• His comments about Parkinson’s Disease are particularly ignorant. Decades ago, it was proven that there was a dose-dependent relationship between caffeine intake and the incidence of Parkinson’s Disease. That is, even 100mg of caffeine a day decreases the incidence of Parkinson’s, but the more you use up to about 600mg a day, the less likely you are to get the disease. People who use a great deal of caffeine decrease their chance of getting the disease by over 65%!

          And his comments about breast cancer and blood sugar are similarly uninformed and absolutely wrong.

          I didn’t bother to read further than that.

  2. Adam says:

    HI Bennett ,

    You claim how caffeine is beneficial for people with anxiety and depression. I’m a individual with anxiety, and I find caffeine from coffee makes my anxiety worse.

    Caffeine is borrowed energy that you’ll have to pay for later on in the day. I also find myself less depressed when I’m free of caffeine. It also hinders my hockey performance .

    In general , my mood and energy are way more balanced when I’m caffeine free. I think caffeine is such a nasty drug, and I really wonder why it’s promoted . Sounds like caffeine is backed by $$$$$.

  3. I was getting pretty keen on your site then I searched for info on machiato – zilch; then cortado – zilch; I had tried espresso and got pretty much the same. All about the drug then? How about coffee… and tea… – enjoyment not buzz?

    • I’m very happy to learn that you have enjoyed our site. It is focused on caffeine itself instead of on all the dozens and dozens of things that deliver some caffeine. However, we’re always pleased to get suggestions to cover things we’ve left out of our discussions. So, thanks very much for the suggestions! Also: If you’d like, we’d be open to receiving posts from you about any caffeine related topic. If posted, you would, of course, be given full credit as the author.

      • Caffeine is not “backed” by any big money interests. Caffeine is a wonderful drug that is use regularly and beneficially by over 90% of the human race. And, for example, caffeine definitely relaxes most people and even a small dose dramatically improves most people’s moods and energy levels. However, no drug is good for everyone! If you are one of the minority of people who find that they have to limit or eliminate caffeine use because caffeine makes them feel bad, you should limit or eliminate it. That is the simple truth.

        • Hi Mr. Weinberg

          I never thought any drug could be wonderful, considering they all have side effects. I’ve got that caffeine buzz before, however there’s always that ugly crash afterwards.

          You say 90% percent of the world benefits from Caffeine, How do you know that for sure. Many people who consume caffeine don’t realize the caffeine is causing all their anxiety and lack of sleep.

          I know for many individuals with social anxiety and ocd, Caffeine exacerbates their symptoms. Don’t you think long term caffeine use will only deplete neurotransmitters like any other stimulant drug ?

          Have you ever been caffeine free for more than 3 months? …if so, didn’t you enjoy those high stable energy levels. Our bodies are not caffeine deficient , wouldn’t it be better if our system wasn’t being altered and worked naturally on healthy whole foods and water.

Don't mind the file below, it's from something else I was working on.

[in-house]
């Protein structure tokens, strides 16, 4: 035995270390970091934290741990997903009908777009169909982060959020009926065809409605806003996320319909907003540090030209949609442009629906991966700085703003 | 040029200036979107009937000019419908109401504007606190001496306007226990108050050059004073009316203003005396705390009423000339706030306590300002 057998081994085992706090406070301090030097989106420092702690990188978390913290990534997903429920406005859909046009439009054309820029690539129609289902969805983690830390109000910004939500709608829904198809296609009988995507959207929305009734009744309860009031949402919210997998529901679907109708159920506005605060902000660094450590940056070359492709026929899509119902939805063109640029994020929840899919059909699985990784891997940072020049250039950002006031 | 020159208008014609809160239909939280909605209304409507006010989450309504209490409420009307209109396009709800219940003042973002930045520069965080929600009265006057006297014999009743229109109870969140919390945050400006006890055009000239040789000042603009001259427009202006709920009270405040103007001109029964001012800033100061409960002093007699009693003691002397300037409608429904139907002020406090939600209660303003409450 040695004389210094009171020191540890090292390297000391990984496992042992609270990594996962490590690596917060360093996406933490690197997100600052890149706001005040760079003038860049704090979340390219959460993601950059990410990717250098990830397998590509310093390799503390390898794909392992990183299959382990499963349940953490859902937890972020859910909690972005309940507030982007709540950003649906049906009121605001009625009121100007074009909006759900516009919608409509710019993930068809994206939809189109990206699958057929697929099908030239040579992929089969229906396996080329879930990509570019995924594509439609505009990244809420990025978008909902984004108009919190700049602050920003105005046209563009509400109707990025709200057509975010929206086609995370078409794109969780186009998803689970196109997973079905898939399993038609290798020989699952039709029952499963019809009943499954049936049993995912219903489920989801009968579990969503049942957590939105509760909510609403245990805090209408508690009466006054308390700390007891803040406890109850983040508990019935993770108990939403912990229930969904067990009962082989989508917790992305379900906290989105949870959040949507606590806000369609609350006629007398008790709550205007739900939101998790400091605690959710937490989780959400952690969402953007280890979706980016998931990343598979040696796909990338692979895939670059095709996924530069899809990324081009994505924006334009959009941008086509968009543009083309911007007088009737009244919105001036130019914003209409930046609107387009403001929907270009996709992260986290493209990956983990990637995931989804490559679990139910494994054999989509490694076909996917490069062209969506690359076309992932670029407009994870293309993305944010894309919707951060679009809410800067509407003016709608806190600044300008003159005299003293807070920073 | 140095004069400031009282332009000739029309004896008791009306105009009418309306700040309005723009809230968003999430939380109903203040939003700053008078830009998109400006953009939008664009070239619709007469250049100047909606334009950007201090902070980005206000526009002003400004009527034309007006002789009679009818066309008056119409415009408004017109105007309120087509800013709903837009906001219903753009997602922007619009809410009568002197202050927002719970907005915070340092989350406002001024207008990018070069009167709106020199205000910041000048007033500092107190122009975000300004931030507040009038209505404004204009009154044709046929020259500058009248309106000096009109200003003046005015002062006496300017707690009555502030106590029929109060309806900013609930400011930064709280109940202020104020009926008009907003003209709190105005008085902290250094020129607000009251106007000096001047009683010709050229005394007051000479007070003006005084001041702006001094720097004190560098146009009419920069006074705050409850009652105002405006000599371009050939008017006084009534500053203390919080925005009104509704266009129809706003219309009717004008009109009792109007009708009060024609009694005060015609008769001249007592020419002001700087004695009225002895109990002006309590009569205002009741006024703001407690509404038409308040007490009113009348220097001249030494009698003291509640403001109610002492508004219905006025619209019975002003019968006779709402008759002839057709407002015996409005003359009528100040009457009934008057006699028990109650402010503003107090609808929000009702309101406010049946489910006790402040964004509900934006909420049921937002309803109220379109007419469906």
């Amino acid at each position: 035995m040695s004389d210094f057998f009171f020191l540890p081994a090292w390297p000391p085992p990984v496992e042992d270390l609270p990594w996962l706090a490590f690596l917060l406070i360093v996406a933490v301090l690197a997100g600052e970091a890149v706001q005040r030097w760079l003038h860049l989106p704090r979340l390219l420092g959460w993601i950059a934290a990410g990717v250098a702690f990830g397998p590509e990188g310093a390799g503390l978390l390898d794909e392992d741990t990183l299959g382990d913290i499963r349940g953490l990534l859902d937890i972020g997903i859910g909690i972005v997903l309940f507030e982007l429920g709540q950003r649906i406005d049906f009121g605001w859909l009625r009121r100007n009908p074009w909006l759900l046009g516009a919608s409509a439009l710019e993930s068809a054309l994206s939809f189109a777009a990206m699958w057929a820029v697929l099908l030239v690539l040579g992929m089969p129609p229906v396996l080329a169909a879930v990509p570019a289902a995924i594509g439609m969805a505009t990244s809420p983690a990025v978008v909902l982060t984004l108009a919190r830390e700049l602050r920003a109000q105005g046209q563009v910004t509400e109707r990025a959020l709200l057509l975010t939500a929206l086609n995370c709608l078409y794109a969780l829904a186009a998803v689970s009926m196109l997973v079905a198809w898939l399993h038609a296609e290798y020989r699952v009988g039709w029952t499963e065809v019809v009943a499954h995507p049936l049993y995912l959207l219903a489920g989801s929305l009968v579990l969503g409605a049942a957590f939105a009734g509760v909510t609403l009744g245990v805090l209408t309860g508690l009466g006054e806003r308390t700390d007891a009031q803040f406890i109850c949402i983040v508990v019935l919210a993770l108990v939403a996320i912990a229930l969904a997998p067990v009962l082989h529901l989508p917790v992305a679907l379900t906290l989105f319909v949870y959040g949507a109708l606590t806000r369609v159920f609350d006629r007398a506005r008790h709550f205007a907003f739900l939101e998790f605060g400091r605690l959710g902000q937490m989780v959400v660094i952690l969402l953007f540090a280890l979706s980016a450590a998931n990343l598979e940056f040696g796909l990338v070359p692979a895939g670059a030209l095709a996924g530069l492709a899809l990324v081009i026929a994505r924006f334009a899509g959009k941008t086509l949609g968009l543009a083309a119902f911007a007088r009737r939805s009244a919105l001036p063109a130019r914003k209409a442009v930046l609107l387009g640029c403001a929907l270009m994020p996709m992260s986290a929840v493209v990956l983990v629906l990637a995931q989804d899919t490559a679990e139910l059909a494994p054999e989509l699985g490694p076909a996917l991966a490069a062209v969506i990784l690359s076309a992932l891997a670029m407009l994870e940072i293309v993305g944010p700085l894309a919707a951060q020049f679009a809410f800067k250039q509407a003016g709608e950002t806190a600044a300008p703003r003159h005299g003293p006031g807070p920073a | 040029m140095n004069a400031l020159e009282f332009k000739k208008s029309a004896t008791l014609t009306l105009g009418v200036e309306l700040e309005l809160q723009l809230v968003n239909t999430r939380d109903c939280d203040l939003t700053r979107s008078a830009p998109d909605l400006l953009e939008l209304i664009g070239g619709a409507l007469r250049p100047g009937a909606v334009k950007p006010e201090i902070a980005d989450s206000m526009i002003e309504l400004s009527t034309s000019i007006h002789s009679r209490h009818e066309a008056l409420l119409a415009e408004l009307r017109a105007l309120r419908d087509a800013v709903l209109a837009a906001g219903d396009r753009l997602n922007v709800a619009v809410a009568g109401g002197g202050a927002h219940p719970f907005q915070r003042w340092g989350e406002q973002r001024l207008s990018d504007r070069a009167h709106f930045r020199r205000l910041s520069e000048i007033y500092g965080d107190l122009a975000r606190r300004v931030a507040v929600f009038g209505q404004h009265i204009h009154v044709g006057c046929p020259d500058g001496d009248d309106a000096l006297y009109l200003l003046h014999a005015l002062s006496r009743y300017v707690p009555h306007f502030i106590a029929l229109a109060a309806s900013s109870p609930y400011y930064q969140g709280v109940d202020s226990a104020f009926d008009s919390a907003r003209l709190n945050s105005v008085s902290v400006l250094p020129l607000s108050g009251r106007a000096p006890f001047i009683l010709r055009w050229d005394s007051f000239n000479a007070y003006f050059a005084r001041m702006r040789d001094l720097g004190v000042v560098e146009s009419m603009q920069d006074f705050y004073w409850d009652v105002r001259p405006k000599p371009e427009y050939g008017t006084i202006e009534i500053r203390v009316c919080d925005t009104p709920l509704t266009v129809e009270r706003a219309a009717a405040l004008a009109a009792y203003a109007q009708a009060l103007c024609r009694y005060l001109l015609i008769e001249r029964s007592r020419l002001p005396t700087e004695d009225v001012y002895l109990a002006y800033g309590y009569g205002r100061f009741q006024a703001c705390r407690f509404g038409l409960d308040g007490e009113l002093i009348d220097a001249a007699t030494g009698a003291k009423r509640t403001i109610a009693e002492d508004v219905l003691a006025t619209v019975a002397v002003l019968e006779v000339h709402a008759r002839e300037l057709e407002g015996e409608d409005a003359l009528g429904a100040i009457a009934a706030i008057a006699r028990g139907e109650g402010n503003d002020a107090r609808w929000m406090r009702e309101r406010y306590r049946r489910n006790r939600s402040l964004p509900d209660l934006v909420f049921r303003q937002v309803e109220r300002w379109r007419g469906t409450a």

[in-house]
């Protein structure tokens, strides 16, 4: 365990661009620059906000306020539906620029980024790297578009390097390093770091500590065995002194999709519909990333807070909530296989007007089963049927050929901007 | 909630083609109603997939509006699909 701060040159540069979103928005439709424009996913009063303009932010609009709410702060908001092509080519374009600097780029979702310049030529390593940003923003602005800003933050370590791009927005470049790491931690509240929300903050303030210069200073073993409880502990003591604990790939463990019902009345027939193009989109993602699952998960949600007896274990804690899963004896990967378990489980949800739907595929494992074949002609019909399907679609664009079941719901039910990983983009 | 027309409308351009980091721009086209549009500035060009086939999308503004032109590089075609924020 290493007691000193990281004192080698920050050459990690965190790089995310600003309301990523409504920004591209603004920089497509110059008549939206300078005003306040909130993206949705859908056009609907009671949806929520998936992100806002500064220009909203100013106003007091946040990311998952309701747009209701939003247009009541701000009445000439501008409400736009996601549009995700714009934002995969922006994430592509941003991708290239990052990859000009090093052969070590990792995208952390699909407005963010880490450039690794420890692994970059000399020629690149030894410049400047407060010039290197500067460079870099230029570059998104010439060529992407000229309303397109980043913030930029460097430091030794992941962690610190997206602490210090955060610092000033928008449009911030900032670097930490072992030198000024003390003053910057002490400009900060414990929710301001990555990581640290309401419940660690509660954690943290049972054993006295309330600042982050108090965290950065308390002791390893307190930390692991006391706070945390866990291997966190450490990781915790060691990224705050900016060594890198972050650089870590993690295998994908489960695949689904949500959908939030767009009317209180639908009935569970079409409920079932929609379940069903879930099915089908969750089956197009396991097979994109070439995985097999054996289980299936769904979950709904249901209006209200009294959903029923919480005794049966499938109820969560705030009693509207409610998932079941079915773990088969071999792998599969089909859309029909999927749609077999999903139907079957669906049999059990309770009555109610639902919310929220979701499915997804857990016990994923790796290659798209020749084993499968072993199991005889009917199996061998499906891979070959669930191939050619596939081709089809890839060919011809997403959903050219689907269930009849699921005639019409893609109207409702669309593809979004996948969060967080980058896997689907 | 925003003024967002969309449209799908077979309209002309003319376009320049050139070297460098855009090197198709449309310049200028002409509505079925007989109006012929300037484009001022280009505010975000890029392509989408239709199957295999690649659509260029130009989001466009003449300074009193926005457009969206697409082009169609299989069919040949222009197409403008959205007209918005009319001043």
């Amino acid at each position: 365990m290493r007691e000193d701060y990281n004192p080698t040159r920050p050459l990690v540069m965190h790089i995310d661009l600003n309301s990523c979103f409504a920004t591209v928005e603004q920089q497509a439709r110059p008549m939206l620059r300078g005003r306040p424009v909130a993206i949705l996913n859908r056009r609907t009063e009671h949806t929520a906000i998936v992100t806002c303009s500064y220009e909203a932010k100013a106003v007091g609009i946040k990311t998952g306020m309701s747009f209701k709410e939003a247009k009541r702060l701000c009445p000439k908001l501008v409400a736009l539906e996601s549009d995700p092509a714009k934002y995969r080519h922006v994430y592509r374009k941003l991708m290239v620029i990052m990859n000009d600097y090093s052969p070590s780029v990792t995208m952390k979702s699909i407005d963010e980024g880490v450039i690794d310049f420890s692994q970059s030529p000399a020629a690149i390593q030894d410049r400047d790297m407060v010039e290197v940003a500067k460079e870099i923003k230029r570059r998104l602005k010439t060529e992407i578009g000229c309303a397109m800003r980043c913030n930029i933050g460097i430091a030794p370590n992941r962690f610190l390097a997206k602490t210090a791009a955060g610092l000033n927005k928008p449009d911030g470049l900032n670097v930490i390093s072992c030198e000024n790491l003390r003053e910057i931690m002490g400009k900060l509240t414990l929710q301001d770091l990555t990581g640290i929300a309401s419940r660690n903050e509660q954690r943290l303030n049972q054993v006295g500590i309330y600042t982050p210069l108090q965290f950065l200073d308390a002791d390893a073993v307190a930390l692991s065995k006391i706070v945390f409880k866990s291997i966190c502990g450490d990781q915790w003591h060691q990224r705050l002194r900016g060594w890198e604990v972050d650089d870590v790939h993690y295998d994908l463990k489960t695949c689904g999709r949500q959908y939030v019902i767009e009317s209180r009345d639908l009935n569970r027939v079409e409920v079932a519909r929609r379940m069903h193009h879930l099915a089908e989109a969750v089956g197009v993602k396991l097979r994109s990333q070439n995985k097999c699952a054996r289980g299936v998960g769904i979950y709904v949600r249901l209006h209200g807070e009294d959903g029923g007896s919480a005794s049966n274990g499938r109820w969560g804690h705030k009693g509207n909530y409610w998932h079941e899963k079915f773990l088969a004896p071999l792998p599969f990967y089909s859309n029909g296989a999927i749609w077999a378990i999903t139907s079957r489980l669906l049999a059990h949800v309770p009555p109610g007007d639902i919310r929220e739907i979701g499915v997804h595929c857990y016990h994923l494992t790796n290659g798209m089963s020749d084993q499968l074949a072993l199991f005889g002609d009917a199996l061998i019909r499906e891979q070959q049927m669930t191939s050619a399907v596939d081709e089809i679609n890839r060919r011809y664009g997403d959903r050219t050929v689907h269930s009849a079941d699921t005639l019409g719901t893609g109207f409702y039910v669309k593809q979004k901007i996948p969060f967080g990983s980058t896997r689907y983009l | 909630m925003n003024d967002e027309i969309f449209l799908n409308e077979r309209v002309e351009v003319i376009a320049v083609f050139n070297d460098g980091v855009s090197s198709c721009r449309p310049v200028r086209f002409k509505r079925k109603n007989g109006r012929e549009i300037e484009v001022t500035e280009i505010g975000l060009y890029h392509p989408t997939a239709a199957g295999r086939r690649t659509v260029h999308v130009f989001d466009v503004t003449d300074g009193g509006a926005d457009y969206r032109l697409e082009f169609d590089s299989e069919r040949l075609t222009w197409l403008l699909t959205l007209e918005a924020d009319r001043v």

Now I’m Italian Canadian, So I’ve drank my fair share of espresso’s, lattés, and I always pay for in later on, I feel drained 5-6 hours after . Caffeine is like a loan of energy from the bank with high interest rates.

          Peace, Adam

        • Adam says:

          Mr. Weinberg

          No Doubt Caffeine can be used as a tool when really needed, however when used daily ( even one cup a day) you’ll build a tolerance towards it, and you’ll need it just to feel normal.

          • I am afraid that your e-mail is based on many common misconceptions about caffeine. For example, caffeine is not like “a loan from an energy bank at high interest.” This is an antiquated notion that was specifically proposed over 200 years ago, and it is totally wrong! Just one of caffeine’s amazing effects is to limit the uptake of the neurotransmitter adenosine. Doing this prevents adenosine from making us sleepy. So, caffeine isn’t “stealing energy,” just preventing the uptake of things that would otherwise have made us sleepy.

            Obviously, our bodies are not “caffeine deficient.” However, that doesn’t mean that we can’t benefit tremendously from the use of caffeine for physical and mental energy, mood enhancement, protection of our hearts, fighting cancer, fighting strokes, etc., etc.

            And, in the great majority of people, caffeine engenders relaxed energy and absolutely does not increase anxiety. And it certainly does not “deplete neurotransmitters”!

            By the way, most people are not as stupid as you seem to think. The fact that over 90% of people on Earth use caffeine regularly proves that people generally benefit from it and enjoy it, a conclusion supported by many double-blind, longitudinal scientific research studies of hundreds of thousands of people!

            However, as I have stated over and over and over, NO DRUG IS GOOD FOR EVERYONE. If you do not like caffeine’s effects, then, rather sadly for you, caffeine is not a good choice, and you should reduce or eliminate the caffeine you use.

          • Caffeine should not only be used when “really needed.” Like any other valuable drug, it should be used whenever it can safely help you! By the way, the both the tolerance to caffeine and its benefits are strictly limited — that is why people who drink four cups of coffee a day when they are in their twenties are still drinking only four cups a day when they are in their fifties and sixties. More caffeine than you can benefit from actually erodes its benefit, so people do not keep increasing the dose of caffeine the way they tend to do with other stimulants such as methedrine.